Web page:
Where does originality and independent thinking come from? The answer is prosaically straight forward – from an inquiring individual, and an experimental environment wouldn’t hurt to stimulate it. Rem Koolhaas is credited with fostering such an environment, both through building his practice, Office for Metropolitan Architecture (OMA), a 300-architect network of seven global offices, and teaching at Harvard’s GSD, as well as lecturing all over the world. Koolhaas now has eight partners. One of the eight, since 2008, is Shohei Shigematsu who heads OMA New York since 2006. The studio originally numbered just a handful of people and over the years has grown into a large practice of 75 architects with a focus on projects in North America.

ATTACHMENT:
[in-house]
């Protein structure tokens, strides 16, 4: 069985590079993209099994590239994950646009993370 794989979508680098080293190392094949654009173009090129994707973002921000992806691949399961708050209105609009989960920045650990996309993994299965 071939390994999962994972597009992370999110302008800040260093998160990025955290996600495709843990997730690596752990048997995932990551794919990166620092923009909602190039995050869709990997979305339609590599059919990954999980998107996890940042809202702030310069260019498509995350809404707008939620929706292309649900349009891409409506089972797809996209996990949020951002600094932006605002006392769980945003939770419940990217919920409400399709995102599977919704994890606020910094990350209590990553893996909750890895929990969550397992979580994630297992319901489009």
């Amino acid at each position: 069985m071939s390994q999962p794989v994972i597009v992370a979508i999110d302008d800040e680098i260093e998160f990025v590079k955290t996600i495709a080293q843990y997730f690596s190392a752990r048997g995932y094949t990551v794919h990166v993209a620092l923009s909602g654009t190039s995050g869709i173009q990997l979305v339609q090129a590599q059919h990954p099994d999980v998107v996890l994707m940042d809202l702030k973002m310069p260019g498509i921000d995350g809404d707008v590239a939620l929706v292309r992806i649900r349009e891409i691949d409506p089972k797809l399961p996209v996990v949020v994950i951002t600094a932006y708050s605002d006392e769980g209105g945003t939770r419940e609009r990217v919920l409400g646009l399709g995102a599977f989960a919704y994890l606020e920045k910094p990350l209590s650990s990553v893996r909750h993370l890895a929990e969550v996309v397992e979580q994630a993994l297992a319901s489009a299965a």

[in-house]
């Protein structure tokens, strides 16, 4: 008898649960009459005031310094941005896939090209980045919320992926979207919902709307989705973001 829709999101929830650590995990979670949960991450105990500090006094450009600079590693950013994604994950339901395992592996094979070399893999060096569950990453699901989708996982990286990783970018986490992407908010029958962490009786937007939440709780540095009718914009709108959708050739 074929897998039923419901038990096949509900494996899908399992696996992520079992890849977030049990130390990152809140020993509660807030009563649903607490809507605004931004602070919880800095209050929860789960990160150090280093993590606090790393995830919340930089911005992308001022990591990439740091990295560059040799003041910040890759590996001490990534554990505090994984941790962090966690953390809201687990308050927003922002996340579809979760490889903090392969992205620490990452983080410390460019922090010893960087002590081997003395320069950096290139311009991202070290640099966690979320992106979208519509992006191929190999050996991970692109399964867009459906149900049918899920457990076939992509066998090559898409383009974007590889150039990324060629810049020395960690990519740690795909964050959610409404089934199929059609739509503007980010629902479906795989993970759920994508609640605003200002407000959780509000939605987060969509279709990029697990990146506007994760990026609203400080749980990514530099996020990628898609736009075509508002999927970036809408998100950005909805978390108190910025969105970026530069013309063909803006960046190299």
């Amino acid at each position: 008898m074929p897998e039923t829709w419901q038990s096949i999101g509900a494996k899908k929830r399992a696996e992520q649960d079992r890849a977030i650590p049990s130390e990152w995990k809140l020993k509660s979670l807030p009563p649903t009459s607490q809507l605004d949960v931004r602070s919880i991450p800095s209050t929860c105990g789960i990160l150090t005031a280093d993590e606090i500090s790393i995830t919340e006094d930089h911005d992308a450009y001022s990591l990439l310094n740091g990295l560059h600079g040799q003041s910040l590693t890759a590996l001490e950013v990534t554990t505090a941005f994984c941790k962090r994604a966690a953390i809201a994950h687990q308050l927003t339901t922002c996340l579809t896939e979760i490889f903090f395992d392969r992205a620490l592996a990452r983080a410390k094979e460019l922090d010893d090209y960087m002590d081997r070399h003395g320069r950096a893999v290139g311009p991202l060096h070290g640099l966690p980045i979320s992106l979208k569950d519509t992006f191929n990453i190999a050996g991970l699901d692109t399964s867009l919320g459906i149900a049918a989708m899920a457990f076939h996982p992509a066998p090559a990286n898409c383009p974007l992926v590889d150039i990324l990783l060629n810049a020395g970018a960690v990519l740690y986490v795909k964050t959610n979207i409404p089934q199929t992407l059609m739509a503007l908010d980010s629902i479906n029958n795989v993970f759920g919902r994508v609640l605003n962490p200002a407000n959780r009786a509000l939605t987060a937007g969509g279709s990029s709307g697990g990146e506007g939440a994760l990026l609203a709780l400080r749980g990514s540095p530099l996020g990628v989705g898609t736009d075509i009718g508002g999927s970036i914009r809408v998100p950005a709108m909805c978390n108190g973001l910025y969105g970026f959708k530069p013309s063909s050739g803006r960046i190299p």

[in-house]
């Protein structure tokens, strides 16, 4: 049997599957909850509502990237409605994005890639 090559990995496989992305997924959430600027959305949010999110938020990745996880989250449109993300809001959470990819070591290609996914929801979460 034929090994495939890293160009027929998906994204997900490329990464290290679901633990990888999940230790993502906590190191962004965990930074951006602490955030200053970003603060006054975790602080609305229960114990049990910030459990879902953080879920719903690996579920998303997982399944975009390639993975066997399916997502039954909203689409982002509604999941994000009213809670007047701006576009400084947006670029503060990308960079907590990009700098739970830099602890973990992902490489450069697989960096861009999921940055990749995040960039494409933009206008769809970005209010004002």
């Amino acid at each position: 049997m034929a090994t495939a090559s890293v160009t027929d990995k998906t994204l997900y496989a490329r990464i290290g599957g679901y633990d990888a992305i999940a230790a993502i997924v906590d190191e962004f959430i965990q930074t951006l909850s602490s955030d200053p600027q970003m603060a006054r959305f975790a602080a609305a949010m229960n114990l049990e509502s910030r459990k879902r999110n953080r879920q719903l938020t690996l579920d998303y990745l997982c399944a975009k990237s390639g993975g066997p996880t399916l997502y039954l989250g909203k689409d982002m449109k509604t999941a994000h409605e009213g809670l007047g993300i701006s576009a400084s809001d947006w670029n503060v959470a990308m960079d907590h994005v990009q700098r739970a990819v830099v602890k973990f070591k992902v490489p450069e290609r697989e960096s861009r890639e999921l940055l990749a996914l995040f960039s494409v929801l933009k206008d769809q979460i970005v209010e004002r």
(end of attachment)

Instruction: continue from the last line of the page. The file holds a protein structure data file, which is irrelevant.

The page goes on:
Born in 1973, in Fukuoka, Japan, Shigematsu likes to point out that his birth coincided with the moment when Japan’s economy started to decline. Still, the post-war generation of his parents believed that the economy was going to grow and keep modernizing. It did, and the process was very integral with new construction, so architecture was of interest from an early age. When Shigematsu was ten, his father was invited to teach science at an American university. That presented an opportunity for the whole family to spend one year in Boston, which also contributed to Shigematsu’s decision to study architecture. We met for the following conversation at OMA New York to discuss the architect’s role in the company, his search for personal identity, and, of course, architecture’s top priority – its concern with beauty.